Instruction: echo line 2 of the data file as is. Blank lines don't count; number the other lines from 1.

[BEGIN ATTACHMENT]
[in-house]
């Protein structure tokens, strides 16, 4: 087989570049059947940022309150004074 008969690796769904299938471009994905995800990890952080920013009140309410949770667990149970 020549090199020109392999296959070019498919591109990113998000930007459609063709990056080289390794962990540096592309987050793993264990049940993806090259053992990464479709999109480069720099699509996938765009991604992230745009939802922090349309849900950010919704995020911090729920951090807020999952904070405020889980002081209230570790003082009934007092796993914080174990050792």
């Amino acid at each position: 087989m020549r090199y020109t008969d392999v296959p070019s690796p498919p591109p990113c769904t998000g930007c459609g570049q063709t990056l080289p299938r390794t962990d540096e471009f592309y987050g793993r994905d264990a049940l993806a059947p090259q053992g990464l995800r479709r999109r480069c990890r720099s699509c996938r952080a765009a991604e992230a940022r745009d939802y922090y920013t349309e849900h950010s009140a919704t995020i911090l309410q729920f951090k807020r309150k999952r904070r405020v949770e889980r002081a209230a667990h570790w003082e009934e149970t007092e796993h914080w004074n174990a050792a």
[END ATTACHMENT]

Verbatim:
């Protein structure tokens, strides 16, 4: 087989570049059947940022309150004074 008969690796769904299938471009994905995800990890952080920013009140309410949770667990149970 020549090199020109392999296959070019498919591109990113998000930007459609063709990056080289390794962990540096592309987050793993264990049940993806090259053992990464479709999109480069720099699509996938765009991604992230745009939802922090349309849900950010919704995020911090729920951090807020999952904070405020889980002081209230570790003082009934007092796993914080174990050792």